This Article advocates an interpretation of the Bail Reform Act that affords courts the ability to hold detention hearings in gun crime cases to evaluate defendants' potential danger to the community. According to an interpretation advanced by some courts, gun possession offenses do not constitute "crimes of violence" within the meaning of the Act and therefore those charged with such crimes, even ifth ey have a prior felony conviction, are not subject to pre-trial detention. Arguing against this approach, the Article looks to the Bail Reform Act, the relevant federal case law, and the alarming statistics concerning the growing use of firearms in violent crimes to demonstrate that a more expansive interpretation that includes these crimes is not only appropriate, but more consistent with the plain language and original intent of the Act.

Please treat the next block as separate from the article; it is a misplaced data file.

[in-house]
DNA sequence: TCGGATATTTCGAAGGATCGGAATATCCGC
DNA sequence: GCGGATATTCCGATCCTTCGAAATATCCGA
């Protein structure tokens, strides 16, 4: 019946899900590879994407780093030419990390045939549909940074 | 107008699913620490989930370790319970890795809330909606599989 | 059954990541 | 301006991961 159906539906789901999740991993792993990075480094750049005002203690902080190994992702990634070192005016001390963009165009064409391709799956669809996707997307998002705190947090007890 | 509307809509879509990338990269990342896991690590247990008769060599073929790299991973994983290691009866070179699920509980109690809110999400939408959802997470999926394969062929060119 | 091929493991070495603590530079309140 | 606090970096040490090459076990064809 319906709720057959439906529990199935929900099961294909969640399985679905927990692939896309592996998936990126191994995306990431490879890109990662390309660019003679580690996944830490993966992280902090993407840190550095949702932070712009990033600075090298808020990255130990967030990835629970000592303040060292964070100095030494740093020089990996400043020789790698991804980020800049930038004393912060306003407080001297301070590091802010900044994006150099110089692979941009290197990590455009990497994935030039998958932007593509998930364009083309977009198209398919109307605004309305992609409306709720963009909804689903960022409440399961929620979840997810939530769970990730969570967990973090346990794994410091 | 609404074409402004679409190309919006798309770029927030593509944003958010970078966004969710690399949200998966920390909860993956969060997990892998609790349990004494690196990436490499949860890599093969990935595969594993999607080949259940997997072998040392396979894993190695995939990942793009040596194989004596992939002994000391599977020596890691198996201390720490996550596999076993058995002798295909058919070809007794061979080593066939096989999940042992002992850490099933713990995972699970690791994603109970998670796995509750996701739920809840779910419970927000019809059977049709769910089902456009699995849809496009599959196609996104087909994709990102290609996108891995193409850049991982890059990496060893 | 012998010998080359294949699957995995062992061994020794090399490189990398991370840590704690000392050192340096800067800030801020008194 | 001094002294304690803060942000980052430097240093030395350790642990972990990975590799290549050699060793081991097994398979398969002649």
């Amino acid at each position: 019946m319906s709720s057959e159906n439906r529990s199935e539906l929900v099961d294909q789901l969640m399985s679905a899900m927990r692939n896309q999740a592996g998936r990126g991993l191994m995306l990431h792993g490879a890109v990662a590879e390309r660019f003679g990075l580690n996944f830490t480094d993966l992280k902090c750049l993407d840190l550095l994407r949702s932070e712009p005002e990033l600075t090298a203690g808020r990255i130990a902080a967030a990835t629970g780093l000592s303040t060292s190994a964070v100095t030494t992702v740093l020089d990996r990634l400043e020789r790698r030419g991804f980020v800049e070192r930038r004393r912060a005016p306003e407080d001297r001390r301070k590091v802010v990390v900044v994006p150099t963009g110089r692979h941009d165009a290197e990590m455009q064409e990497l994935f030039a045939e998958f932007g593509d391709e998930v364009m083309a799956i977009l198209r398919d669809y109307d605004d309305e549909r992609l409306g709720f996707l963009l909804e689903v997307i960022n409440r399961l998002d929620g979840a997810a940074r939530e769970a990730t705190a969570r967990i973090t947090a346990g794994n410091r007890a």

The Article divides the current case law into two camps: the so-called "Slim Majority Rule, "favoring the treatment of unlawful firearms possession as a "crime of violence; and the "Minority View" of case law, denying a detention hearing in these cases. Recognizing that there is a significant split among federal district and circuit courts about whether the Bail Reform Act permits a such a hearing, the Article carefully dissects the case law, the use of the term "crime of violence" in other statutory contexts and the reasoning underlying both approaches and concludes that the "Minority View" undermines the most basic purpose of the Bail Reform Act-to enhance public safety. As such, the Article advocates an approach that would allow courts, at a minimum, to hold detention hearings in gun cases to ensure that release of the accused would not pose a danger to the community.